Cacheris said Randall could not sup­press criticism of other government offi­cials simply because she found the criti­cism objectionable. When Davison raised ethical questions about the conduct of school board officials, alleging conflicts of interest involving family members, the criticism was "not just protected speech, but lies at the very 'heart' of the First Amendment," Cacheris said.

"If the Supreme Court's First Amend­ment jurisprudence makes anything clear, it is that speech may not be dis­favored by the government simply be­cause it offends," Cacheris wrote.

"Indeed, the suppression of critical commentary regarding elected officials is the quintessential form of viewpoint discrimination against which the First Amendment guards," he continued. "By prohibiting [Davison] from participat­ing in her online forum because she took offense at his claim that her col­leagues in the County government had acted unethically, [Randall] committed a cardinal sin under the First Amend­ment," the judge said.

Even though Davison was banned for only about 12 hours and found other outlets for his message, the constitu­tional offense was significant, Cacheris said.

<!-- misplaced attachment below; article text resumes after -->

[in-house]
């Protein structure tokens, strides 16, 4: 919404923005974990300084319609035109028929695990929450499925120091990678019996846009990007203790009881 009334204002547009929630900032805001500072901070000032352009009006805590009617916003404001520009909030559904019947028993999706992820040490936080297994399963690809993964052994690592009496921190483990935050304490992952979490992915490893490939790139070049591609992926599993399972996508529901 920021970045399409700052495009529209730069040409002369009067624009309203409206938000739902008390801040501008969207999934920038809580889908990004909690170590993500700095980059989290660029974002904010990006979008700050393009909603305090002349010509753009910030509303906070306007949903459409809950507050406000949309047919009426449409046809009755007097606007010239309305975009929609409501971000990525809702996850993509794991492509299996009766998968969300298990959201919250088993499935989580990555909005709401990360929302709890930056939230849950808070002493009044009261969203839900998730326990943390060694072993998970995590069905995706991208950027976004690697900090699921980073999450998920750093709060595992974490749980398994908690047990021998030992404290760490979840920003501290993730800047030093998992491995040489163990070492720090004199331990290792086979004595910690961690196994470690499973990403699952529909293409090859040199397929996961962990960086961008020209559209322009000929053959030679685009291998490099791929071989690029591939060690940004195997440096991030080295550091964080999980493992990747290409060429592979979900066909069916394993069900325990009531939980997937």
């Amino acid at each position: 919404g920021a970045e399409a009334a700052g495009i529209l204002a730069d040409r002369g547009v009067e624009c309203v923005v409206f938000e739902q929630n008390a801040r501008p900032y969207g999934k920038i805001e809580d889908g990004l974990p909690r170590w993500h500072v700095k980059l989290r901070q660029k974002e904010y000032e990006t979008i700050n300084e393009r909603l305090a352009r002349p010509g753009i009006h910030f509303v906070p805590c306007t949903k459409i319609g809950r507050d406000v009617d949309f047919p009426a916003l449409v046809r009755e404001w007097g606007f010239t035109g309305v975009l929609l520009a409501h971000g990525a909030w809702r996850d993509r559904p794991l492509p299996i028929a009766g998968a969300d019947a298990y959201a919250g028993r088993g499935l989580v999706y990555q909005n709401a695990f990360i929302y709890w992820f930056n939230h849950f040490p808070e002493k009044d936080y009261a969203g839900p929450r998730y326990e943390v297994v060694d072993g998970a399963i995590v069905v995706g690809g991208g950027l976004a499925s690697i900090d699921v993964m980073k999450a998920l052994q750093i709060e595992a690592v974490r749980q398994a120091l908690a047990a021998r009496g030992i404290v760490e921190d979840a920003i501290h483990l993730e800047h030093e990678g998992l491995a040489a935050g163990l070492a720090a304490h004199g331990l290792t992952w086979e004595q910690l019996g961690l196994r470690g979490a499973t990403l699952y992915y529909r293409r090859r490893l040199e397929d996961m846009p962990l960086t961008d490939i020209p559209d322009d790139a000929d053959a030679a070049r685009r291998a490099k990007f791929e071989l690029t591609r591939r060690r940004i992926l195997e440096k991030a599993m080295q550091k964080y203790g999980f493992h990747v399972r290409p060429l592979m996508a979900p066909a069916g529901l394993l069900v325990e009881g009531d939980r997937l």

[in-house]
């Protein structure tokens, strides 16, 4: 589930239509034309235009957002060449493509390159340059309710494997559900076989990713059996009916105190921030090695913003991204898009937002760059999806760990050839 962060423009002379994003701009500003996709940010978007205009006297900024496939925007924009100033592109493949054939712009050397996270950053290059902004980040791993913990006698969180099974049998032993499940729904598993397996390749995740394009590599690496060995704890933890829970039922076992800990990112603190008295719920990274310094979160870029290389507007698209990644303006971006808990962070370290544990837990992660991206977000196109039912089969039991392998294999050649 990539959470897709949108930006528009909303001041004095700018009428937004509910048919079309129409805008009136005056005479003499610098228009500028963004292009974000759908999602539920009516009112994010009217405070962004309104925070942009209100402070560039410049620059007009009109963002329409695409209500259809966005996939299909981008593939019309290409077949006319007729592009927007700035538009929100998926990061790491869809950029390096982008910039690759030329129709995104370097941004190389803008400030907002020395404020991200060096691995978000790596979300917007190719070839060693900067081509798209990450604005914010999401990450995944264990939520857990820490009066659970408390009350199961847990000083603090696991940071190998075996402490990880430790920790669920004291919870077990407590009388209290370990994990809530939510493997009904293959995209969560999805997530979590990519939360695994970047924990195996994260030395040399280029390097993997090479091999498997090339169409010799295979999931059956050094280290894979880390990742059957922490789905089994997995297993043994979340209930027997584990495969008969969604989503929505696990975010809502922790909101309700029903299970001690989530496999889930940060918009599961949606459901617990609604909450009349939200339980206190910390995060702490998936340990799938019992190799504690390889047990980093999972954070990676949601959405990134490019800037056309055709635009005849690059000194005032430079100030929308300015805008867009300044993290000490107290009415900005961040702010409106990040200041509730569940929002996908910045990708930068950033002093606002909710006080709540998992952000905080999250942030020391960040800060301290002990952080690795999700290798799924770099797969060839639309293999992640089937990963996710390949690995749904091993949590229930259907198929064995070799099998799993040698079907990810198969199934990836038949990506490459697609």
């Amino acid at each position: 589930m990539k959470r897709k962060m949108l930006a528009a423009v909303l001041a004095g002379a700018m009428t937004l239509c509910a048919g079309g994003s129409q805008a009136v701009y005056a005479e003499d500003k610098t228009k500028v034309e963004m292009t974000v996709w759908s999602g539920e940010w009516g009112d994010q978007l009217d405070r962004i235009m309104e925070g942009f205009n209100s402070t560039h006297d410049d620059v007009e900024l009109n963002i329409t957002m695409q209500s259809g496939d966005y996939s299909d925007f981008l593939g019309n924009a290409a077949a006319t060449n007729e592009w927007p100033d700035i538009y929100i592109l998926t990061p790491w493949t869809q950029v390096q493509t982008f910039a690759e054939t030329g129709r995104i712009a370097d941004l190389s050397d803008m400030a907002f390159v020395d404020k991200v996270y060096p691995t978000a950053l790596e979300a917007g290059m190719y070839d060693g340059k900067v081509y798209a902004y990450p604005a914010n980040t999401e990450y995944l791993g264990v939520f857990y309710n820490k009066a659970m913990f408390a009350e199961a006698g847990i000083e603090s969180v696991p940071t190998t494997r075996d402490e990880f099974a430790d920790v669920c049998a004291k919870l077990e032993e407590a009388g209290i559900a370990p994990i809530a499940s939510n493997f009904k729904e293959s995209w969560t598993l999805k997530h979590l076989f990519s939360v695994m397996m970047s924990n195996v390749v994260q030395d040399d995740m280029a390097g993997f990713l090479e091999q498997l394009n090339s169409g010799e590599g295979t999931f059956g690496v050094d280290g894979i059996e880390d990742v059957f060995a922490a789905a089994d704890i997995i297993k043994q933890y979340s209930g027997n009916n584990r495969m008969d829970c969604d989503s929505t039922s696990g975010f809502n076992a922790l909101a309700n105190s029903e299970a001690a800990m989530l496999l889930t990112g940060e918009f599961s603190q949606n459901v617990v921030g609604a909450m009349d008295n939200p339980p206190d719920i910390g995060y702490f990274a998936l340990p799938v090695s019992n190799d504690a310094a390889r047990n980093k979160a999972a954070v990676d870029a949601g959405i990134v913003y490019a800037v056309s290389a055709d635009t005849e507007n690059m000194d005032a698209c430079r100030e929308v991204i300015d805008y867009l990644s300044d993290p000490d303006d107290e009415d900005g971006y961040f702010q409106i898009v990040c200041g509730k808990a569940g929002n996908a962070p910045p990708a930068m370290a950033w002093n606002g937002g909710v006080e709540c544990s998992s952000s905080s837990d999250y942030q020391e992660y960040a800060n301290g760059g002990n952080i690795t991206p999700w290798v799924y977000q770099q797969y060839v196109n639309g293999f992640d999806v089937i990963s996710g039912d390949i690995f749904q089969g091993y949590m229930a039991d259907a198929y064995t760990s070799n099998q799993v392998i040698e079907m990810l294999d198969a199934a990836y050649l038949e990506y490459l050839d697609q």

"The Court cannot treat a First Amendment violation in this vital, de­veloping forum differently that it would elsewhere simply because technology has made it easier to find alternative channels through which to disseminate one's message," Cacheris said.

Cacheris rejected a due process argu­ment and a bid for an injunction. He de­clared, however, that Randall acted un­der color of state law, operated a forum for speech and engaged in viewpoint dis­crimination in violation of both the U.S. and Virginia constitutions.

Davison represented himself in the case. In a similar prior case, he was repre­sented by Abingdon attorney Michael A. Bragg. Bragg did not respond to a request for comment.

Randall was represented by Julia B. Judkins of Fairfax. She did not respond to a request for comment.

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Same plaintiff, different outcomes